Serranidae: F III A1

Acanthistius joanae Heemstra 2010.

Whiteblotch koester

Egg diameter in µm

Number of oil globules

Diameter of oil globule in µm

Yolk texture

Perivitelline space

Position of oil globule at hatch

Gut length   at eye- pigment stage








51% of NL


Egg: The identifying features of this egg are size, segmented yolk and just a few scattered stellate yellow pigment spots on the yolk (A). The developing embryo has 6-7 yellow pigment patches along the body. Black pigment spots are mostly dorsal on the embryo. There are a few black pigment spots on the oil globule but none on the yolk. The oil globule is usually pale amber to clear. Segmentation of the yolk is often confined to the edge. Incubation time is about 40 hours (22-23°C). This is the only serranid I have found, with a segmented yolk.

Larva: The distinctive yellow pigment pattern of the 1-day (B) and more especially the 3-day (C) larvae, quickly confirm the identity of Acanthistius. The 5-day larva develops a pair of white patches into the finfolds in mid-body, which has been seen in other serranid larvae (E). At 11 days the larva was just starting flexion (F), while at 21 days the larva was fully post-flexion (G). At 75 days the juvenile is assuming the colours of the adult (I). B 1 day, C: 2 days, D: 3 days, E: 5 days, F: 11 days, G: 21 days, H: 37 days, I: 75 days (22°C).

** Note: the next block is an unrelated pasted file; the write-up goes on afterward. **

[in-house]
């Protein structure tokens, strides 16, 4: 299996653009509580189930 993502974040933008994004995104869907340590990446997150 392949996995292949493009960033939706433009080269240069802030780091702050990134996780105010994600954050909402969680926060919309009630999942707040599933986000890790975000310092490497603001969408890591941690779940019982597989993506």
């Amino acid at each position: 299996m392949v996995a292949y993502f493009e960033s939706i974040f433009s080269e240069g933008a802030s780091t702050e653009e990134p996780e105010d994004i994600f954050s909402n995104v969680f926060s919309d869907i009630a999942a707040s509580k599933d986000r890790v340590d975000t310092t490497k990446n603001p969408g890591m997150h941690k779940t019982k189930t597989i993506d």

The larva proved quite easy to rear, despite seldom taking large numbers of eggs. Adults are fairly common on reefs at 30-40m off Park Rynie, but are usually only seen singly. Fourteen larvae hatched from this egg, have been barcoded, matching 5 adults collected locally (BOLD).

Spawning occurs all year round, with a definite increase in the colder months, from April to October (blue graph). They were not seen in the DHM samples. This egg has shown a steady decrease over the study period (white graph).

Linked samples









 Among the more common eggs in the Park Rynie linked samples, this was the egg with the highest percentage offshore (90%). This is surprising, given that they are fairly common on reef at 30-40m (personal observations), but perhaps reflects a wider distribution across the shelf. See Section 7.3 and Table 1 of the Introductory Notes, for more information on the linked samples.